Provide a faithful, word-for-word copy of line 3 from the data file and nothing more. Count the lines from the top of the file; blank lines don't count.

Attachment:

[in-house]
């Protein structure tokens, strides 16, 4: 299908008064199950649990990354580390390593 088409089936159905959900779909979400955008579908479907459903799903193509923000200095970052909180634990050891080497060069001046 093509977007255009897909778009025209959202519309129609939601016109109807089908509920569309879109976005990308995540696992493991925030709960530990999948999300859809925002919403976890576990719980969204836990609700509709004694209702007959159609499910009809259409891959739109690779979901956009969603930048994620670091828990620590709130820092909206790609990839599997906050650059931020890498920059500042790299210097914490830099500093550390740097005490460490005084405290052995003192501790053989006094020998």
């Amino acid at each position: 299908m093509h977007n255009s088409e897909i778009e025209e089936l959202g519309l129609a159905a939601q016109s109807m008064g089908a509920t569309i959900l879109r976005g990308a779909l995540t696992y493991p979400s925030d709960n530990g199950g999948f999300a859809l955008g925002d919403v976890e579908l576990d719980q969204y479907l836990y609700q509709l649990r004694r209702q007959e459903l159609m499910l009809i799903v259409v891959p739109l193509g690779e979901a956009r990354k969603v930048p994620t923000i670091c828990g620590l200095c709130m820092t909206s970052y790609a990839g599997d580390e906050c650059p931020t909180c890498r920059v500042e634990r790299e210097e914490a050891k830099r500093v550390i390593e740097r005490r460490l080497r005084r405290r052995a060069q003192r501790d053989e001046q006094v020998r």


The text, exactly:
């Amino acid at each position: 299908m093509h977007n255009s088409e897909i778009e025209e089936l959202g519309l129609a159905a939601q016109s109807m008064g089908a509920t569309i959900l879109r976005g990308a779909l995540t696992y493991p979400s925030d709960n530990g199950g999948f999300a859809l955008g925002d919403v976890e579908l576990d719980q969204y479907l836990y609700q509709l649990r004694r209702q007959e459903l159609m499910l009809i799903v259409v891959p739109l193509g690779e979901a956009r990354k969603v930048p994620t923000i670091c828990g620590l200095c709130m820092t909206s970052y790609a990839g599997d580390e906050c650059p931020t909180c890498r920059v500042e634990r790299e210097e914490a050891k830099r500093v550390i390593e740097r005490r460490l080497r005084r405290r052995a060069q003192r501790d053989e001046q006094v020998r």